August 22, 2010

Colonial Kitchen Garden: Directions for the Year from 1799

The Kitchen Garden in Colonial times was tended to by the ladies of the house. In the garden were grown vegetables, greens, and herbs. Most of what was grown in the kitchen garden was used to feed the family and was not sold for a profit. Many herbs were grown by the family for use as flavorings and medicines.

The ladies of the house would also be responsible for the cooking or preserving of everything in the kitchen garden. The common methods of preserving were drying, smoking, salting, pickling, or jellying. Canning had not been invented yet. Following is an excerpt from The Laboratory, written in 1799, at the end of the Colonial era. It is very interesting to see that there was always something to be doing on a colonial farm, even in December. I am very interested that they would still be growing things in the winter.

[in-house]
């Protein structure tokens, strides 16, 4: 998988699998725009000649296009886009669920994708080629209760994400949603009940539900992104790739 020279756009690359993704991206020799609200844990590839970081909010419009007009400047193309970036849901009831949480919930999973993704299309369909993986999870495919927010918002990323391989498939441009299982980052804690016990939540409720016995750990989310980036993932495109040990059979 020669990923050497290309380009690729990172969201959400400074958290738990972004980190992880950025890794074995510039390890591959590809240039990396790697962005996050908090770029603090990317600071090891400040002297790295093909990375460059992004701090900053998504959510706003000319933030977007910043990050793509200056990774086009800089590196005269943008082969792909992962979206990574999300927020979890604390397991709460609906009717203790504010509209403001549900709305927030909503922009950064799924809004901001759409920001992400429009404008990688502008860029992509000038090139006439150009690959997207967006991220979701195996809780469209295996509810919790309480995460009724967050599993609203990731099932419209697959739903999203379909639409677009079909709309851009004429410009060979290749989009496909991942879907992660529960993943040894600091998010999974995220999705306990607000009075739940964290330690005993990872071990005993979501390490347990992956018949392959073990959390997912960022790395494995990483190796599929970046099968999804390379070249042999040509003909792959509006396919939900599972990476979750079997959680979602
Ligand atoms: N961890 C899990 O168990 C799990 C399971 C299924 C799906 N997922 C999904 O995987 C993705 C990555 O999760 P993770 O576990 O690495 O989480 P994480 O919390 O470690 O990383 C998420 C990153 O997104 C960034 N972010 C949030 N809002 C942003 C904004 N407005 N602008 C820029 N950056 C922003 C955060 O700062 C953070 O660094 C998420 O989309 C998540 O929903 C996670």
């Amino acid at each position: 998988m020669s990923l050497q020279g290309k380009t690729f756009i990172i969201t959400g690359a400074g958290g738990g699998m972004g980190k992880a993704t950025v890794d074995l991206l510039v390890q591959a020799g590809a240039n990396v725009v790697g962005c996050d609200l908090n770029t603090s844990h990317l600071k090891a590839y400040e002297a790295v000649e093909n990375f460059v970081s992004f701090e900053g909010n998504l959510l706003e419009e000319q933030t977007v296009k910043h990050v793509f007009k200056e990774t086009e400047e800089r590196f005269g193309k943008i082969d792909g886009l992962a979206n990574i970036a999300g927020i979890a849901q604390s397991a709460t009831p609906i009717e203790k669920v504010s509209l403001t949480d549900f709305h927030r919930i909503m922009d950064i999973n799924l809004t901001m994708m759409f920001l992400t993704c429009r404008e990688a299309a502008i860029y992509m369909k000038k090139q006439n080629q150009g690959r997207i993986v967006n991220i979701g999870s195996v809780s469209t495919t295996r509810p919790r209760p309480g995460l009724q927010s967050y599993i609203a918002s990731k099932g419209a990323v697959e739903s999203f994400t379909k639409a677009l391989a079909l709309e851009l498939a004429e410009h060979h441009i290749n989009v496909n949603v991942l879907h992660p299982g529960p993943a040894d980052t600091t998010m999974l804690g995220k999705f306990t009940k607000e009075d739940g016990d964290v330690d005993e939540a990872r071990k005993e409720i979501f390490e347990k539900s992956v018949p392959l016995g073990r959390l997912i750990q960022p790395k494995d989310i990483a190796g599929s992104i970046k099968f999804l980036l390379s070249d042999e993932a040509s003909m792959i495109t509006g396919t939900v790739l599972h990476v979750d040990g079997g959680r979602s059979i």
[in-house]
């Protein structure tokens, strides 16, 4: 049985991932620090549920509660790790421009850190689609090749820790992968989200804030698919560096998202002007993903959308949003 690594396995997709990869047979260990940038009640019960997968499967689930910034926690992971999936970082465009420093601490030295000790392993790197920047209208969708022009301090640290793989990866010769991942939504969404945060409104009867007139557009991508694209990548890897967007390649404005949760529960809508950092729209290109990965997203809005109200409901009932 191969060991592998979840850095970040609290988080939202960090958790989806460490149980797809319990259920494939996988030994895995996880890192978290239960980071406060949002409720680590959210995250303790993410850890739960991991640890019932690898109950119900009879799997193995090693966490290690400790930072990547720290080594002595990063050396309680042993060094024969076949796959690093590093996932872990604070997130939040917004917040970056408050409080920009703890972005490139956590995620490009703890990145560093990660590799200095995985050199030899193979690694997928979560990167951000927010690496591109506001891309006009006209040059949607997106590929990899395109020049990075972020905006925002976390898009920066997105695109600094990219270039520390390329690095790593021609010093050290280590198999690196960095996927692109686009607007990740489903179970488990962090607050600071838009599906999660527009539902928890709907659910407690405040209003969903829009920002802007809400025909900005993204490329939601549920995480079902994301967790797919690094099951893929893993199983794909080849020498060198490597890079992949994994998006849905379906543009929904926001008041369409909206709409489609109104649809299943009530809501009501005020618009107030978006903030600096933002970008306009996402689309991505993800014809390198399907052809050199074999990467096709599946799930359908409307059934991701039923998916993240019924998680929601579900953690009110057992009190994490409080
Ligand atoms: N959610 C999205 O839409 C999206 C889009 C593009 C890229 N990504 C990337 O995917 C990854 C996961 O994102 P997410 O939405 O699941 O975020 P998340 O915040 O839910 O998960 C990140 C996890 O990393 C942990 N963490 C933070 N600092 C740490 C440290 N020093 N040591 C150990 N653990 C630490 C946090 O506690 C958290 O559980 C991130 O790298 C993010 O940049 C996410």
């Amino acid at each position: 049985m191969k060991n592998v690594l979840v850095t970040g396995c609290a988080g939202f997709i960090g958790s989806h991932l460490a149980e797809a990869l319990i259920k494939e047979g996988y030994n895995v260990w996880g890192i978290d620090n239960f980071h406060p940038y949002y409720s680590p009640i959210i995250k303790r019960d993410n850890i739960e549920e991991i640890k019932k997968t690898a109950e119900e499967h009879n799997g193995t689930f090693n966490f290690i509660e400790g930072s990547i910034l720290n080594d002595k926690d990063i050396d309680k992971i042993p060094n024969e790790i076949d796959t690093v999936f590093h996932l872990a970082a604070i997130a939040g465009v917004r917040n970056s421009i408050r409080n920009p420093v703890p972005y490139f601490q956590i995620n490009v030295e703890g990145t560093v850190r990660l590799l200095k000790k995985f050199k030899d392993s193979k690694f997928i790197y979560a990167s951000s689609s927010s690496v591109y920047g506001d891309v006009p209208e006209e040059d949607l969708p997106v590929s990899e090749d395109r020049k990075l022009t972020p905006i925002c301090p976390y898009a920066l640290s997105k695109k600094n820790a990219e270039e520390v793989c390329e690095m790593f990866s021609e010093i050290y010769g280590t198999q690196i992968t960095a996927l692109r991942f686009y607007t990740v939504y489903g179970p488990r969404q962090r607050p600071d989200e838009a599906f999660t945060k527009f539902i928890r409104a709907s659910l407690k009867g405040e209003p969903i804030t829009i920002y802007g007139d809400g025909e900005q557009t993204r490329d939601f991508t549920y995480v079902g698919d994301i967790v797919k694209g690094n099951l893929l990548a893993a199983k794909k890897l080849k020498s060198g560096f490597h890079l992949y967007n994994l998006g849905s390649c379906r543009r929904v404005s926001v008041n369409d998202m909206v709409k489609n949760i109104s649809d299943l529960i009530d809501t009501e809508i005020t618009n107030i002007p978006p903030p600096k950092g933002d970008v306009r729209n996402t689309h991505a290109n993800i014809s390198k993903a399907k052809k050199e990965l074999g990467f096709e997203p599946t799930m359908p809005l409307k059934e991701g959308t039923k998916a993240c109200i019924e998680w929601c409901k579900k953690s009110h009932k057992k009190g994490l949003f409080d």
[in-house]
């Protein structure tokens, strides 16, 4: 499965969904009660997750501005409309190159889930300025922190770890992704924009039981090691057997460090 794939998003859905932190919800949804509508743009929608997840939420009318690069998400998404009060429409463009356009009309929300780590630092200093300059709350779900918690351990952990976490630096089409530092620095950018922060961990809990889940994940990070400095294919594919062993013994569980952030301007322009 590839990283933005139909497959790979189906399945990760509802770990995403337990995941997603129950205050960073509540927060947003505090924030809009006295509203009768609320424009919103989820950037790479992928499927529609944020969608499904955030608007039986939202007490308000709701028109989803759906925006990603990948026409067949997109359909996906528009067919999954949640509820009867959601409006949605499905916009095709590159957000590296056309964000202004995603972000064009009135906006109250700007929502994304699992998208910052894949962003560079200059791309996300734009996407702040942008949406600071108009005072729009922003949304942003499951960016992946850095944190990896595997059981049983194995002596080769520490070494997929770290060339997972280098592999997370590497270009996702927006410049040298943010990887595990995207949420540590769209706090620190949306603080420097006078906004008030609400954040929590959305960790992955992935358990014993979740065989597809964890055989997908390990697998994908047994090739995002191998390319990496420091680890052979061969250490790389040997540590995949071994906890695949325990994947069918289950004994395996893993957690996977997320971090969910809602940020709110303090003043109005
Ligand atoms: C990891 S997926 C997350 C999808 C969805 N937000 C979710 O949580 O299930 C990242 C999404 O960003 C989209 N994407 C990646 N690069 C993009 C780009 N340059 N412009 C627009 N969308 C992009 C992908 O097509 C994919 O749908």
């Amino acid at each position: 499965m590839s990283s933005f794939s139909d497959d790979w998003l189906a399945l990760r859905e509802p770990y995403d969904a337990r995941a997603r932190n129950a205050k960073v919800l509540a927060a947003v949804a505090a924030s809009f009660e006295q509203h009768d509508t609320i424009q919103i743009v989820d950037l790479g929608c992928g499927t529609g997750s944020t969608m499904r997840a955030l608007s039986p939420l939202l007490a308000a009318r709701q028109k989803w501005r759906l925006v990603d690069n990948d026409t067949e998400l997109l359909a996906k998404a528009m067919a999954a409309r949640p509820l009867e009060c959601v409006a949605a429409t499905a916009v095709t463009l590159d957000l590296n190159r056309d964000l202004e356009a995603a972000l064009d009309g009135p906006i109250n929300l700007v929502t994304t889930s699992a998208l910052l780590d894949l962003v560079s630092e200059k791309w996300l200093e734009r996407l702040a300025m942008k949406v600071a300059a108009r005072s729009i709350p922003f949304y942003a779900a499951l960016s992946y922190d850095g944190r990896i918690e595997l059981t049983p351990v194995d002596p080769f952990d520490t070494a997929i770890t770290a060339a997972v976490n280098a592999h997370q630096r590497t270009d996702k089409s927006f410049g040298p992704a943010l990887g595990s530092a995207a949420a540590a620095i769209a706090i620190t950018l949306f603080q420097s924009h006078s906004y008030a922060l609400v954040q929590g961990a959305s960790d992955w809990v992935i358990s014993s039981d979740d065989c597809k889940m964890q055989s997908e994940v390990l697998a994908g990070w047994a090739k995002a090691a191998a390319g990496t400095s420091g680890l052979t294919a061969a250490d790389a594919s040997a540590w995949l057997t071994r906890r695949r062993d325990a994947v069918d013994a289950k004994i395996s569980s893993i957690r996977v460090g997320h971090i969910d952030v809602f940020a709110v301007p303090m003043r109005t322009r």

1. Wow! how long did this take you to set up? Very interesting.

  2. So long that I didn't have time to write the post yet! :D

  3. Your blog really makes an interesting reading!!!
    Will follow!!!

  4. Awesome, Steph! Total congrats for getting all that info!


  5. Hey Bronwyn, I think a lot of people in the "Garden Club" have been looking for things like that. Did you change your blog layout? It looks very professional and fitting.

  6. just linked this article on my face book account. it’s a very interesting article for all.

    Kitchen garden


Tell me what you think!

Copyright © 2008-2020 Stephanie Ann Farra. All rights reserved.

All materials posted on this site are subject to copyrights owned by Stephanie Ann Farra. Any reproduction, retransmissions, or republication of all or part of any document found on this site is expressly prohibited, unless the author has explicitly granted its prior written consent to so reproduce, retransmit, or republish the material. All other rights reserved.